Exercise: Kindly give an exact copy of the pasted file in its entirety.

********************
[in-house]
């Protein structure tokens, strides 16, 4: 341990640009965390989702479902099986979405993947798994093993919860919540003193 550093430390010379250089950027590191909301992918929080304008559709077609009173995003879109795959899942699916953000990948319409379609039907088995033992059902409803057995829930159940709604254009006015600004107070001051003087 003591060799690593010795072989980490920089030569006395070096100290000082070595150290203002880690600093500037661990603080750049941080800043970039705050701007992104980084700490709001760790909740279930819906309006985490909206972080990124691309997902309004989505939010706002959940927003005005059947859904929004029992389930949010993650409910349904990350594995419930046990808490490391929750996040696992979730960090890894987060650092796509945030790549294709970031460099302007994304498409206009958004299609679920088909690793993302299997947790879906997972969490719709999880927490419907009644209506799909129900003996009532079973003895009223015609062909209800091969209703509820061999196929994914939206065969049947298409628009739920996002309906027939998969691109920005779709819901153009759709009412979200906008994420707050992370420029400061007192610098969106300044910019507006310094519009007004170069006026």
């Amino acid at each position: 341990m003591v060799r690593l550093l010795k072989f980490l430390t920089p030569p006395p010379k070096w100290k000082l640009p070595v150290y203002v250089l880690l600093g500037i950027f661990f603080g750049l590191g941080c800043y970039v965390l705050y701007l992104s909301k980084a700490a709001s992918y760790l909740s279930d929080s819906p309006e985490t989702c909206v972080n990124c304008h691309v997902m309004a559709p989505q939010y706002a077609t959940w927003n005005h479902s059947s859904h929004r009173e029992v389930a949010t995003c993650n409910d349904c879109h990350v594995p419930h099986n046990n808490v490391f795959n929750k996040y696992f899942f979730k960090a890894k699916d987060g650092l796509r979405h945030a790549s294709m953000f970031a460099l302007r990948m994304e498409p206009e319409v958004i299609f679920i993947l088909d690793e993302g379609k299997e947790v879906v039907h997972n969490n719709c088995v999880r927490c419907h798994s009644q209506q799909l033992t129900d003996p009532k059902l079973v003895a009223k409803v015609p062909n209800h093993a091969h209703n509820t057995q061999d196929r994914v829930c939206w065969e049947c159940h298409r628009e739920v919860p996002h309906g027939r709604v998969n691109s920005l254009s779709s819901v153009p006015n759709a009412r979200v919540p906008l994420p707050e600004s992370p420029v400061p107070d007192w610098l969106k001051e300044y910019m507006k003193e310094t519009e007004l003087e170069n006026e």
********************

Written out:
[in-house]
């Protein structure tokens, strides 16, 4: 341990640009965390989702479902099986979405993947798994093993919860919540003193 550093430390010379250089950027590191909301992918929080304008559709077609009173995003879109795959899942699916953000990948319409379609039907088995033992059902409803057995829930159940709604254009006015600004107070001051003087 003591060799690593010795072989980490920089030569006395070096100290000082070595150290203002880690600093500037661990603080750049941080800043970039705050701007992104980084700490709001760790909740279930819906309006985490909206972080990124691309997902309004989505939010706002959940927003005005059947859904929004029992389930949010993650409910349904990350594995419930046990808490490391929750996040696992979730960090890894987060650092796509945030790549294709970031460099302007994304498409206009958004299609679920088909690793993302299997947790879906997972969490719709999880927490419907009644209506799909129900003996009532079973003895009223015609062909209800091969209703509820061999196929994914939206065969049947298409628009739920996002309906027939998969691109920005779709819901153009759709009412979200906008994420707050992370420029400061007192610098969106300044910019507006310094519009007004170069006026």
């Amino acid at each position: 341990m003591v060799r690593l550093l010795k072989f980490l430390t920089p030569p006395p010379k070096w100290k000082l640009p070595v150290y203002v250089l880690l600093g500037i950027f661990f603080g750049l590191g941080c800043y970039v965390l705050y701007l992104s909301k980084a700490a709001s992918y760790l909740s279930d929080s819906p309006e985490t989702c909206v972080n990124c304008h691309v997902m309004a559709p989505q939010y706002a077609t959940w927003n005005h479902s059947s859904h929004r009173e029992v389930a949010t995003c993650n409910d349904c879109h990350v594995p419930h099986n046990n808490v490391f795959n929750k996040y696992f899942f979730k960090a890894k699916d987060g650092l796509r979405h945030a790549s294709m953000f970031a460099l302007r990948m994304e498409p206009e319409v958004i299609f679920i993947l088909d690793e993302g379609k299997e947790v879906v039907h997972n969490n719709c088995v999880r927490c419907h798994s009644q209506q799909l033992t129900d003996p009532k059902l079973v003895a009223k409803v015609p062909n209800h093993a091969h209703n509820t057995q061999d196929r994914v829930c939206w065969e049947c159940h298409r628009e739920v919860p996002h309906g027939r709604v998969n691109s920005l254009s779709s819901v153009p006015n759709a009412r979200v919540p906008l994420p707050e600004s992370p420029v400061p107070d007192w610098l969106k001051e300044y910019m507006k003193e310094t519009e007004l003087e170069n006026e």